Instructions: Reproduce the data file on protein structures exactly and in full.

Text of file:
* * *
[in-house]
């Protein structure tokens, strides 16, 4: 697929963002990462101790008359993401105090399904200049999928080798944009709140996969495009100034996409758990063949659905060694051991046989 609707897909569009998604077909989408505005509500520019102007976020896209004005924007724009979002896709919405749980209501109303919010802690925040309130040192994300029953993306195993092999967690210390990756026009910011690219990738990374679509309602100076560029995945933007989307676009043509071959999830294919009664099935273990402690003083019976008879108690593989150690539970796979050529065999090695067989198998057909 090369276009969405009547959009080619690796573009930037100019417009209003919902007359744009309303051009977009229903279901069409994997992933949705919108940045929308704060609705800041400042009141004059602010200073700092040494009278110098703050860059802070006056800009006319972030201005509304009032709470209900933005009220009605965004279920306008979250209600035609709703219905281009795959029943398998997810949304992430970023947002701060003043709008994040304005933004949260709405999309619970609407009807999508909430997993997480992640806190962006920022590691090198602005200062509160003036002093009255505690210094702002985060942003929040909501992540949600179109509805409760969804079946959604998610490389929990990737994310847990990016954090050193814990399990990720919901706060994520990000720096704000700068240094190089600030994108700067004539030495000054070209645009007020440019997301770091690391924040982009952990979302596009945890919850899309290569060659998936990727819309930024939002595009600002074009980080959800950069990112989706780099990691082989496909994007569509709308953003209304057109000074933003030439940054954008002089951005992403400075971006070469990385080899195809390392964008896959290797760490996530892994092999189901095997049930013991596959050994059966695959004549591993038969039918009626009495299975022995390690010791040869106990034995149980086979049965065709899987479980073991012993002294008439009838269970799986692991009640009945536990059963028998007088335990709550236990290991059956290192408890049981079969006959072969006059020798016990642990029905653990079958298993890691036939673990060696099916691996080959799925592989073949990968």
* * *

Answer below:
[in-house]
């Protein structure tokens, strides 16, 4: 697929963002990462101790008359993401105090399904200049999928080798944009709140996969495009100034996409758990063949659905060694051991046989 609707897909569009998604077909989408505005509500520019102007976020896209004005924007724009979002896709919405749980209501109303919010802690925040309130040192994300029953993306195993092999967690210390990756026009910011690219990738990374679509309602100076560029995945933007989307676009043509071959999830294919009664099935273990402690003083019976008879108690593989150690539970796979050529065999090695067989198998057909 090369276009969405009547959009080619690796573009930037100019417009209003919902007359744009309303051009977009229903279901069409994997992933949705919108940045929308704060609705800041400042009141004059602010200073700092040494009278110098703050860059802070006056800009006319972030201005509304009032709470209900933005009220009605965004279920306008979250209600035609709703219905281009795959029943398998997810949304992430970023947002701060003043709008994040304005933004949260709405999309619970609407009807999508909430997993997480992640806190962006920022590691090198602005200062509160003036002093009255505690210094702002985060942003929040909501992540949600179109509805409760969804079946959604998610490389929990990737994310847990990016954090050193814990399990990720919901706060994520990000720096704000700068240094190089600030994108700067004539030495000054070209645009007020440019997301770091690391924040982009952990979302596009945890919850899309290569060659998936990727819309930024939002595009600002074009980080959800950069990112989706780099990691082989496909994007569509709308953003209304057109000074933003030439940054954008002089951005992403400075971006070469990385080899195809390392964008896959290797760490996530892994092999189901095997049930013991596959050994059966695959004549591993038969039918009626009495299975022995390690010791040869106990034995149980086979049965065709899987479980073991012993002294008439009838269970799986692991009640009945536990059963028998007088335990709550236990290991059956290192408890049981079969006959072969006059020798016990642990029905653990079958298993890691036939673990060696099916691996080959799925592989073949990968």